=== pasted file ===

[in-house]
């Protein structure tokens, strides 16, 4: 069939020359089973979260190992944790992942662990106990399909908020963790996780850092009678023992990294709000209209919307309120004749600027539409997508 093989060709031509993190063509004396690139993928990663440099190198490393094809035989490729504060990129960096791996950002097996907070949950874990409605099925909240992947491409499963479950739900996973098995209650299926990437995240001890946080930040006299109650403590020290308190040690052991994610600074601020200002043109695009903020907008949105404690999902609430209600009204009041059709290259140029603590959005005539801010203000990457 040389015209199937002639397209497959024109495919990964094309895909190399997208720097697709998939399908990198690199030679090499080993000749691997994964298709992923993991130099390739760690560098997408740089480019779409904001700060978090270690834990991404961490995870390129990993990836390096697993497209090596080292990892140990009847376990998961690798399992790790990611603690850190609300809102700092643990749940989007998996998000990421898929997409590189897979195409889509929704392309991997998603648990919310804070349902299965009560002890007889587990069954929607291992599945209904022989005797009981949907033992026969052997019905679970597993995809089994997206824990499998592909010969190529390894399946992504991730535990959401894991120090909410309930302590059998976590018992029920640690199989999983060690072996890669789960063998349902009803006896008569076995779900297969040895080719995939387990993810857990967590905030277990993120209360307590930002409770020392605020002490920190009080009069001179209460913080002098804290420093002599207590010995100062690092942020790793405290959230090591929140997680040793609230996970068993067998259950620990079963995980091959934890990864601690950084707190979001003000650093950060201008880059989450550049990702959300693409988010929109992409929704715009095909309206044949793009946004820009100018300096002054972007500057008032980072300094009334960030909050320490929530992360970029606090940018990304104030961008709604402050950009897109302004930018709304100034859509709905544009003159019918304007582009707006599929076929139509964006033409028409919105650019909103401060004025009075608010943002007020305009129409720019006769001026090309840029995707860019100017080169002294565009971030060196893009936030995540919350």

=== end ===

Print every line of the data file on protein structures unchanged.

[in-house]
């Protein structure tokens, strides 16, 4: 069939020359089973979260190992944790992942662990106990399909908020963790996780850092009678023992990294709000209209919307309120004749600027539409997508 093989060709031509993190063509004396690139993928990663440099190198490393094809035989490729504060990129960096791996950002097996907070949950874990409605099925909240992947491409499963479950739900996973098995209650299926990437995240001890946080930040006299109650403590020290308190040690052991994610600074601020200002043109695009903020907008949105404690999902609430209600009204009041059709290259140029603590959005005539801010203000990457 040389015209199937002639397209497959024109495919990964094309895909190399997208720097697709998939399908990198690199030679090499080993000749691997994964298709992923993991130099390739760690560098997408740089480019779409904001700060978090270690834990991404961490995870390129990993990836390096697993497209090596080292990892140990009847376990998961690798399992790790990611603690850190609300809102700092643990749940989007998996998000990421898929997409590189897979195409889509929704392309991997998603648990919310804070349902299965009560002890007889587990069954929607291992599945209904022989005797009981949907033992026969052997019905679970597993995809089994997206824990499998592909010969190529390894399946992504991730535990959401894991120090909410309930302590059998976590018992029920640690199989999983060690072996890669789960063998349902009803006896008569076995779900297969040895080719995939387990993810857990967590905030277990993120209360307590930002409770020392605020002490920190009080009069001179209460913080002098804290420093002599207590010995100062690092942020790793405290959230090591929140997680040793609230996970068993067998259950620990079963995980091959934890990864601690950084707190979001003000650093950060201008880059989450550049990702959300693409988010929109992409929704715009095909309206044949793009946004820009100018300096002054972007500057008032980072300094009334960030909050320490929530992360970029606090940018990304104030961008709604402050950009897109302004930018709304100034859509709905544009003159019918304007582009707006599929076929139509964006033409028409919105650019909103401060004025009075608010943002007020305009129409720019006769001026090309840029995707860019100017080169002294565009971030060196893009936030995540919350």